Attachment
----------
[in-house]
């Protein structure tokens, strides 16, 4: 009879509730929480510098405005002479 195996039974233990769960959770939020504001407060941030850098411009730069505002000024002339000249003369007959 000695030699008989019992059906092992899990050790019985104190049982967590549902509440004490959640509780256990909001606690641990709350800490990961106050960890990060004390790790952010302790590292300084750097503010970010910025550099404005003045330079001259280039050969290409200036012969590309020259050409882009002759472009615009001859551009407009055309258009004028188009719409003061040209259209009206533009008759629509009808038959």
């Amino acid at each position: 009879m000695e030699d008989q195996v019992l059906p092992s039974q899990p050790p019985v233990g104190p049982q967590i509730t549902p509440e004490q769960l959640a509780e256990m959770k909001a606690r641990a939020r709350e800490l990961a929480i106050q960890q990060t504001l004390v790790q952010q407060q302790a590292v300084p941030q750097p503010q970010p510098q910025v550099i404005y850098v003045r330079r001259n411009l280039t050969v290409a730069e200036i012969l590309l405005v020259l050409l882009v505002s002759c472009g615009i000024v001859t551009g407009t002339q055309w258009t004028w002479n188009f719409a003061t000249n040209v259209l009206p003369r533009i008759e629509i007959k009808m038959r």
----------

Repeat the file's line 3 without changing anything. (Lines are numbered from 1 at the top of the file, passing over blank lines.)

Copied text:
């Amino acid at each position: 009879m000695e030699d008989q195996v019992l059906p092992s039974q899990p050790p019985v233990g104190p049982q967590i509730t549902p509440e004490q769960l959640a509780e256990m959770k909001a606690r641990a939020r709350e800490l990961a929480i106050q960890q990060t504001l004390v790790q952010q407060q302790a590292v300084p941030q750097p503010q970010p510098q910025v550099i404005y850098v003045r330079r001259n411009l280039t050969v290409a730069e200036i012969l590309l405005v020259l050409l882009v505002s002759c472009g615009i000024v001859t551009g407009t002339q055309w258009t004028w002479n188009f719409a003061t000249n040209v259209l009206p003369r533009i008759e629509i007959k009808m038959r």